I graduated summa cum laude from Wake Forest University. My degree was in philosophy, my minor in economics, and I took upper level math classes for entrance into economics grad school. In short, I have tremendous experience taking standardized tests (Scoring in the 99% of the LSAT) and academic tests (I completed my Wake Forest degree with a 3.8 GPA).
My experience working with students began in high school, where for four years I taught and mentored ice hockey players ages 6-14 in year round clinics and camps. Then, during college, I spent a semester in South America and paid my daily expenses through tutoring Chilean high school students in English.
Studying for an important test is not a question of innate ability as much as it is about knowing how to maximize effort. I believe the value of a tutor comes from his ability to provide the most effective tutorials as well as his ability to analyze his student's unique learning style and approach and offer observation and advice. When it comes to studying for the LSAT, it's 33% learning the test, 33% sustaining motivation, and 34% evaluation of one's approach/style. As a tutor, I see my job as supporting a student in all three ways, more like a personal trainer than a teacher. I've seen how to improve 10 deciles on standardized test--enough to change your options to the next tier of schools--in 3 months.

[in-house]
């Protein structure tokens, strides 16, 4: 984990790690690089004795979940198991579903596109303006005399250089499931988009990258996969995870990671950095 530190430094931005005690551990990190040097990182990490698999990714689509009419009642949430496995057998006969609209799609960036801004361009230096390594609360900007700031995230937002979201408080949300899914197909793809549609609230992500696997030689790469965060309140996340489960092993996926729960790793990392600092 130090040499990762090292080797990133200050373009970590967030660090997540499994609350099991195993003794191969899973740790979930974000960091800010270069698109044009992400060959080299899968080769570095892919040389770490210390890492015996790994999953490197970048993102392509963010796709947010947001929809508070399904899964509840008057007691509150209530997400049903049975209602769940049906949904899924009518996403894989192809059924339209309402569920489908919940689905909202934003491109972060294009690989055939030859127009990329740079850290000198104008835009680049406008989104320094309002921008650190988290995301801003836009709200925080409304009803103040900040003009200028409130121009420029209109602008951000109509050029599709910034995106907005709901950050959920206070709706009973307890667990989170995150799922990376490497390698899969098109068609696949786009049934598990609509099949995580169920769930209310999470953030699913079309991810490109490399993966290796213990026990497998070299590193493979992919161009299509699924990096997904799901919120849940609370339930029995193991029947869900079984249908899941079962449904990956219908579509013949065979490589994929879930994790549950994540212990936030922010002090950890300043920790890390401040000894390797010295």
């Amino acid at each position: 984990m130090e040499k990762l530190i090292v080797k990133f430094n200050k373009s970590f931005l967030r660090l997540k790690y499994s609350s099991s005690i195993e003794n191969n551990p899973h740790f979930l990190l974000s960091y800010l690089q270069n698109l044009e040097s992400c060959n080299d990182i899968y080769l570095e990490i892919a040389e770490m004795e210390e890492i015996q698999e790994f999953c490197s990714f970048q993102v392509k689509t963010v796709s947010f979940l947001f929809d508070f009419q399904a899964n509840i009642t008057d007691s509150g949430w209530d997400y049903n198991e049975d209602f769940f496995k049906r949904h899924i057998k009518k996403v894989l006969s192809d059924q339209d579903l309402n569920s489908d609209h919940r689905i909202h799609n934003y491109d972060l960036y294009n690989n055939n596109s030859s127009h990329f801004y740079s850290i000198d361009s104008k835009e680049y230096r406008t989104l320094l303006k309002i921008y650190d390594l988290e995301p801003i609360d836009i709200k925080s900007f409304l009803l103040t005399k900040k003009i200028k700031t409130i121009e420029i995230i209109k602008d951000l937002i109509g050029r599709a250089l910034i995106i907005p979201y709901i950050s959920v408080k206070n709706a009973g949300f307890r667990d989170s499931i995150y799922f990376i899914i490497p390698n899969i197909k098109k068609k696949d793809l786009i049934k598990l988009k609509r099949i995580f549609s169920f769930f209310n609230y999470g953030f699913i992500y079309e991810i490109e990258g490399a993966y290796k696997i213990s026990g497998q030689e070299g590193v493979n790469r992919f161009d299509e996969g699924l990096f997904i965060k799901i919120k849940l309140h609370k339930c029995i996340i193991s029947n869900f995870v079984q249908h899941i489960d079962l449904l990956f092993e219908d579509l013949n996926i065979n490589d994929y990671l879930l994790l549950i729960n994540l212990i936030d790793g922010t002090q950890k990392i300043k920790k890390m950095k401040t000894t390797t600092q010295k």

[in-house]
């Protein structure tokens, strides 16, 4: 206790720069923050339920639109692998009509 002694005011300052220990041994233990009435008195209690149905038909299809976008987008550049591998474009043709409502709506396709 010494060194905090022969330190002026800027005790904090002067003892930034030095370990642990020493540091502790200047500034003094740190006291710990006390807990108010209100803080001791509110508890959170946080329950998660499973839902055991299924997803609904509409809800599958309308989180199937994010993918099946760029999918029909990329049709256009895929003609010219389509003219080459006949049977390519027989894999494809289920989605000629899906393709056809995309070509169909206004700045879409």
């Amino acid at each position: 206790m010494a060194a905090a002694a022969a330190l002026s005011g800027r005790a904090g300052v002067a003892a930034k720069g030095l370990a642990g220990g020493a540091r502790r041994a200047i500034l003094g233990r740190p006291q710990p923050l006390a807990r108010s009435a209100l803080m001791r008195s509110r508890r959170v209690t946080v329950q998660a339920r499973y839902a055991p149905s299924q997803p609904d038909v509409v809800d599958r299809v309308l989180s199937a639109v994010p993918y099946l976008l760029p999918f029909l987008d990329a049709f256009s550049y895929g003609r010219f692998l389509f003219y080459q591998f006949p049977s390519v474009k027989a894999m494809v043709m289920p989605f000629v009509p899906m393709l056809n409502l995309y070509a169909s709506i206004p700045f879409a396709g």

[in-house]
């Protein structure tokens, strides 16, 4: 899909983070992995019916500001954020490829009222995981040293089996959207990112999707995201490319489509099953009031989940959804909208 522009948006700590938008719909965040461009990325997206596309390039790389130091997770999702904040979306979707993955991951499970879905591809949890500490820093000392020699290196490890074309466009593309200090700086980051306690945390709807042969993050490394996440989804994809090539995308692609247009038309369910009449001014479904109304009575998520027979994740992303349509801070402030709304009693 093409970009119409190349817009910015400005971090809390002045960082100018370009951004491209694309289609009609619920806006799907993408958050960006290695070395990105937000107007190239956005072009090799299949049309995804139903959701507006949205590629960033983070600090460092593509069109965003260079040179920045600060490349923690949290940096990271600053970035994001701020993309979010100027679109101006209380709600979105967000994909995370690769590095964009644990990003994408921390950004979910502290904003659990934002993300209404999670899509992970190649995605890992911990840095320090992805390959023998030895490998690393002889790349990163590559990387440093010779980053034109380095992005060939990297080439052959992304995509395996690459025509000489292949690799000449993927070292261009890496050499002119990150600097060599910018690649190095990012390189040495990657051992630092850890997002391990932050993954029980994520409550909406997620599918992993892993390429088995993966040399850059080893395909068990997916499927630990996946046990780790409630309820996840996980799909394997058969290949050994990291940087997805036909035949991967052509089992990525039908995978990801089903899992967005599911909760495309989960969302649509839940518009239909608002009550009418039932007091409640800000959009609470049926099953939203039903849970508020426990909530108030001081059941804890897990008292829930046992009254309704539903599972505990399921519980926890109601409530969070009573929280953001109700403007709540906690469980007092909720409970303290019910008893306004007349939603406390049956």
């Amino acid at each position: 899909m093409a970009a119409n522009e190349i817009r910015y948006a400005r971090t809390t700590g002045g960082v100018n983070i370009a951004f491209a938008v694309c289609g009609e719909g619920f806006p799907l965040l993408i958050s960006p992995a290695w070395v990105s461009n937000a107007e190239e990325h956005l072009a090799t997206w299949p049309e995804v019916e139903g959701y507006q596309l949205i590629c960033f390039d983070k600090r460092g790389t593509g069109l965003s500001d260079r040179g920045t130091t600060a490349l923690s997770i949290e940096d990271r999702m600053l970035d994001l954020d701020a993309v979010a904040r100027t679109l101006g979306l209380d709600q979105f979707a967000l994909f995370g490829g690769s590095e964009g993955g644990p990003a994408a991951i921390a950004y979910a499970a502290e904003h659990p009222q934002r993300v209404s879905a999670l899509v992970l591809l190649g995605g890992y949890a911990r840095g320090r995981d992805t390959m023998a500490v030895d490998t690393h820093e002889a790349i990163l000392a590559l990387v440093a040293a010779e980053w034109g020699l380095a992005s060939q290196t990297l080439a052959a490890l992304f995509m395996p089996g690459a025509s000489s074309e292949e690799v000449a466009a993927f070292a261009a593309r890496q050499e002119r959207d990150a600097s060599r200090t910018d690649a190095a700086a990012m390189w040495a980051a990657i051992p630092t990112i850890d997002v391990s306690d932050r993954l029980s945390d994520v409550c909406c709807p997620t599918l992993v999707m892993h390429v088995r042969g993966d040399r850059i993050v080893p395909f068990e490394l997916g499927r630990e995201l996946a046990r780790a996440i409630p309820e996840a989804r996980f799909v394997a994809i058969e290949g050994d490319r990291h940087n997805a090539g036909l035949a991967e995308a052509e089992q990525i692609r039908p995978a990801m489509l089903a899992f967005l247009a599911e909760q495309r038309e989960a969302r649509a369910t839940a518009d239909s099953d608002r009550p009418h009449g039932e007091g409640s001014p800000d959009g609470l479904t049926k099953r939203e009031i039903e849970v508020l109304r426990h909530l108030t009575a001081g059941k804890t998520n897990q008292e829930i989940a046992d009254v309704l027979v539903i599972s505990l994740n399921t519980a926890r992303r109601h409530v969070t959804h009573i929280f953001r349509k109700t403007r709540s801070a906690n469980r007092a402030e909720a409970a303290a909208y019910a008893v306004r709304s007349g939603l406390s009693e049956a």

I spent 3 months and 450 hours studying the LSAT. Some of it was very productive, some of it wasn't . As students prepare to embark on a long investment of their time and efforts on this incredibly decisive test, I want to share what I learned about the test, and what I learned about study methods, to maximize their time spent preparing and boosting their chances of going to the school they belong.
I break my approach to the LSAT down into three parts over three months. I run students through a diagnostic questionnaire to asses their strengths, commitment and availability. I recommend a core set of materials, provide encouragement throughout the studying process, and keep data on progress to best support a student through her training. Typically, one only takes the LSAT once, maybe twice. That means that you get one 3 month period to prepare. Don't be caught 2 months in feeling like you could have made more progress had you approached studying differently. Get support from someone who's been through the process. Let's work together!
Wake Forest University - Bachelors, Philosophy
What might you do in a typical first session with a student?
I like to get to know the student by hearing about his interests, motivations for studying, and experiences with the test/subject in the past. From here I like to make some diagnostics, and then plan out a schedule that the student feels confident he can stick to until he meets his goals. If time is left over, we can then begin to get into some material.
How can you help a student become an independent learner?